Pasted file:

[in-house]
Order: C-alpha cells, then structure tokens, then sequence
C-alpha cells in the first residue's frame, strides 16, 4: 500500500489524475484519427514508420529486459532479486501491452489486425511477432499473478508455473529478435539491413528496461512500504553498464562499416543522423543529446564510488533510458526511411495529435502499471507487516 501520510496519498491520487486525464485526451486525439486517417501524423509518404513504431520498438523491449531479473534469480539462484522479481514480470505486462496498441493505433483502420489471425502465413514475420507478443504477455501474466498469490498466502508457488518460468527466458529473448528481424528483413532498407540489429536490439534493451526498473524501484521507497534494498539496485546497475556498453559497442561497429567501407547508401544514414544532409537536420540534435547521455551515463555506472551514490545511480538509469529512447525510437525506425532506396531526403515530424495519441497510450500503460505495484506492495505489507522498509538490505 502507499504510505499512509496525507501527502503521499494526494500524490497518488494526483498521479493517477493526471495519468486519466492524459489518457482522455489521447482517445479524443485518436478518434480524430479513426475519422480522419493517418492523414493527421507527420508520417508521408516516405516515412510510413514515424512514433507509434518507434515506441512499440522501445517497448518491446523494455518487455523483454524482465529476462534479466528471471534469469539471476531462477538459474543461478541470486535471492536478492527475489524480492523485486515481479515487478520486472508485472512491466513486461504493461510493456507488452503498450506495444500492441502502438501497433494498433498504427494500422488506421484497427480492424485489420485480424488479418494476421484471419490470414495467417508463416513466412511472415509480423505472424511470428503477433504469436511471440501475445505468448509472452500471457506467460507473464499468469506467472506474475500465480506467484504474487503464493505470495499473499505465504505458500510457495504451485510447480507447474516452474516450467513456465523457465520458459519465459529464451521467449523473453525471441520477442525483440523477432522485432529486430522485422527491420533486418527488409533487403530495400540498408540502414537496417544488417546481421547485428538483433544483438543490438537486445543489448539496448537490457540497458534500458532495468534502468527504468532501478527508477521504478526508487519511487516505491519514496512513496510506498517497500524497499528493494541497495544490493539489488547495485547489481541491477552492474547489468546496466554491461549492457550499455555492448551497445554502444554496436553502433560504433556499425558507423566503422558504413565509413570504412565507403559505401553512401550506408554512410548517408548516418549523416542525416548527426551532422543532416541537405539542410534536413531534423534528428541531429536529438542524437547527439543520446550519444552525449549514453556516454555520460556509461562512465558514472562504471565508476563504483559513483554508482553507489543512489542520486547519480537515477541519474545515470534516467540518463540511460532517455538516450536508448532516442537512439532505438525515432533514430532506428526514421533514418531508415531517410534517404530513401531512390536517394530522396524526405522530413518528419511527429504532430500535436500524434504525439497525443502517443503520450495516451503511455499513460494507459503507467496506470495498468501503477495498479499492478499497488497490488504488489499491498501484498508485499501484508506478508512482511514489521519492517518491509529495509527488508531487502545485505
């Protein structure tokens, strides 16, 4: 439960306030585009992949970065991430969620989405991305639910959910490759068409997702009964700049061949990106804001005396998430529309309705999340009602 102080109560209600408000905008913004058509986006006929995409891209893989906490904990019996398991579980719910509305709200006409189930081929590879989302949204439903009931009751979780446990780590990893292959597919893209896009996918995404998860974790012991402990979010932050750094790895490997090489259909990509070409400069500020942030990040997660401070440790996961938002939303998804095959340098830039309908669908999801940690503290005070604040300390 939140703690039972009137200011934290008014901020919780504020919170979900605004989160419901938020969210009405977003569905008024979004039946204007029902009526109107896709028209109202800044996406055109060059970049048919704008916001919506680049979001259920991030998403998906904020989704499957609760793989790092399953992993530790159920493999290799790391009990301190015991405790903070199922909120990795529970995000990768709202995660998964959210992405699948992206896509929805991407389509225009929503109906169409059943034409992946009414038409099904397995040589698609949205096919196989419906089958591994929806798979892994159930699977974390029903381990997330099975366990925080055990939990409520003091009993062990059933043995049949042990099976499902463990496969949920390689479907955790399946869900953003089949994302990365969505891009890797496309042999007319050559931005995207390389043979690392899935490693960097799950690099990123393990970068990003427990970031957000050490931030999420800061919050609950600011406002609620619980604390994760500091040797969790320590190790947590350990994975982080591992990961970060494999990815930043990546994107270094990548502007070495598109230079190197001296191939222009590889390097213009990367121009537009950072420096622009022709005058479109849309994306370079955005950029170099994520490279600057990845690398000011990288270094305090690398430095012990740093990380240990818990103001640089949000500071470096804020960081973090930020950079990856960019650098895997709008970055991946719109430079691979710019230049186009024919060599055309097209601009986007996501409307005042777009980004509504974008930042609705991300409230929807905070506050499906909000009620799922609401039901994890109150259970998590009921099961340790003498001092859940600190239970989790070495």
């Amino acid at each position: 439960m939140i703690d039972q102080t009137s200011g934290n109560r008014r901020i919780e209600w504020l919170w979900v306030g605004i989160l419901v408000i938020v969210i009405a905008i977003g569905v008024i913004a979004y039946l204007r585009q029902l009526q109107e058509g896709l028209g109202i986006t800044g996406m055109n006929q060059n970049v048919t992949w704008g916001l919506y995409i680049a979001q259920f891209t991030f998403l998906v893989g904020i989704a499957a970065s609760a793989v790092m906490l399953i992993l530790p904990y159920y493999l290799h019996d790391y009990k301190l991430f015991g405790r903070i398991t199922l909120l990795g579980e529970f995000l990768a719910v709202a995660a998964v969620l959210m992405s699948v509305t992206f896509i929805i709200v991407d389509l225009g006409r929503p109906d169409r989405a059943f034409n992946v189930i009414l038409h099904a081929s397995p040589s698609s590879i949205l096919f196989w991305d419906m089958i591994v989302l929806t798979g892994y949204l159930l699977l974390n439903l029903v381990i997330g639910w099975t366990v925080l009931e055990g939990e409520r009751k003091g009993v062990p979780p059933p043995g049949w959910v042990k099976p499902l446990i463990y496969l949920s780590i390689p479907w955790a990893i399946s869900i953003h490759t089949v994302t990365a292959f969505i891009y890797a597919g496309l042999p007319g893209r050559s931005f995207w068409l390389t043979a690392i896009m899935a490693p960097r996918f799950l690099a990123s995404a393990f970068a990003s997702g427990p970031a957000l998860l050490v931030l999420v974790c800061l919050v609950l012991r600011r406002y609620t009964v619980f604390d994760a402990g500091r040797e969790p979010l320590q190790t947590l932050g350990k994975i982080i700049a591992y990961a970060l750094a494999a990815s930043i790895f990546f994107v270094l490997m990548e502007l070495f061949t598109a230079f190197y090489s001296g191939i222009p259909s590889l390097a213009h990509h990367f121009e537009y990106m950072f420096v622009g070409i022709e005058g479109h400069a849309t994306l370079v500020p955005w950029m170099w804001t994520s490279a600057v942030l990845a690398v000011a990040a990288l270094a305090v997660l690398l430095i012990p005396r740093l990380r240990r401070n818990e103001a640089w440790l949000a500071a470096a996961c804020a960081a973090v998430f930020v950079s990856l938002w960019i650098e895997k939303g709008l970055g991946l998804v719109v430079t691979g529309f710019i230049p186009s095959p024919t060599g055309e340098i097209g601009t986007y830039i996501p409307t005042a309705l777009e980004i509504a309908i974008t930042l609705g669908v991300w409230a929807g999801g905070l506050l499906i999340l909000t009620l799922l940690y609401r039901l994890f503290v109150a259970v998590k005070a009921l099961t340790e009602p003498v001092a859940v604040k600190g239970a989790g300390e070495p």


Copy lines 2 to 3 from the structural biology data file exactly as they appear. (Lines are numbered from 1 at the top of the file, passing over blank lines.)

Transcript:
Order: C-alpha cells, then structure tokens, then sequence
C-alpha cells in the first residue's frame, strides 16, 4: 500500500489524475484519427514508420529486459532479486501491452489486425511477432499473478508455473529478435539491413528496461512500504553498464562499416543522423543529446564510488533510458526511411495529435502499471507487516 501520510496519498491520487486525464485526451486525439486517417501524423509518404513504431520498438523491449531479473534469480539462484522479481514480470505486462496498441493505433483502420489471425502465413514475420507478443504477455501474466498469490498466502508457488518460468527466458529473448528481424528483413532498407540489429536490439534493451526498473524501484521507497534494498539496485546497475556498453559497442561497429567501407547508401544514414544532409537536420540534435547521455551515463555506472551514490545511480538509469529512447525510437525506425532506396531526403515530424495519441497510450500503460505495484506492495505489507522498509538490505 502507499504510505499512509496525507501527502503521499494526494500524490497518488494526483498521479493517477493526471495519468486519466492524459489518457482522455489521447482517445479524443485518436478518434480524430479513426475519422480522419493517418492523414493527421507527420508520417508521408516516405516515412510510413514515424512514433507509434518507434515506441512499440522501445517497448518491446523494455518487455523483454524482465529476462534479466528471471534469469539471476531462477538459474543461478541470486535471492536478492527475489524480492523485486515481479515487478520486472508485472512491466513486461504493461510493456507488452503498450506495444500492441502502438501497433494498433498504427494500422488506421484497427480492424485489420485480424488479418494476421484471419490470414495467417508463416513466412511472415509480423505472424511470428503477433504469436511471440501475445505468448509472452500471457506467460507473464499468469506467472506474475500465480506467484504474487503464493505470495499473499505465504505458500510457495504451485510447480507447474516452474516450467513456465523457465520458459519465459529464451521467449523473453525471441520477442525483440523477432522485432529486430522485422527491420533486418527488409533487403530495400540498408540502414537496417544488417546481421547485428538483433544483438543490438537486445543489448539496448537490457540497458534500458532495468534502468527504468532501478527508477521504478526508487519511487516505491519514496512513496510506498517497500524497499528493494541497495544490493539489488547495485547489481541491477552492474547489468546496466554491461549492457550499455555492448551497445554502444554496436553502433560504433556499425558507423566503422558504413565509413570504412565507403559505401553512401550506408554512410548517408548516418549523416542525416548527426551532422543532416541537405539542410534536413531534423534528428541531429536529438542524437547527439543520446550519444552525449549514453556516454555520460556509461562512465558514472562504471565508476563504483559513483554508482553507489543512489542520486547519480537515477541519474545515470534516467540518463540511460532517455538516450536508448532516442537512439532505438525515432533514430532506428526514421533514418531508415531517410534517404530513401531512390536517394530522396524526405522530413518528419511527429504532430500535436500524434504525439497525443502517443503520450495516451503511455499513460494507459503507467496506470495498468501503477495498479499492478499497488497490488504488489499491498501484498508485499501484508506478508512482511514489521519492517518491509529495509527488508531487502545485505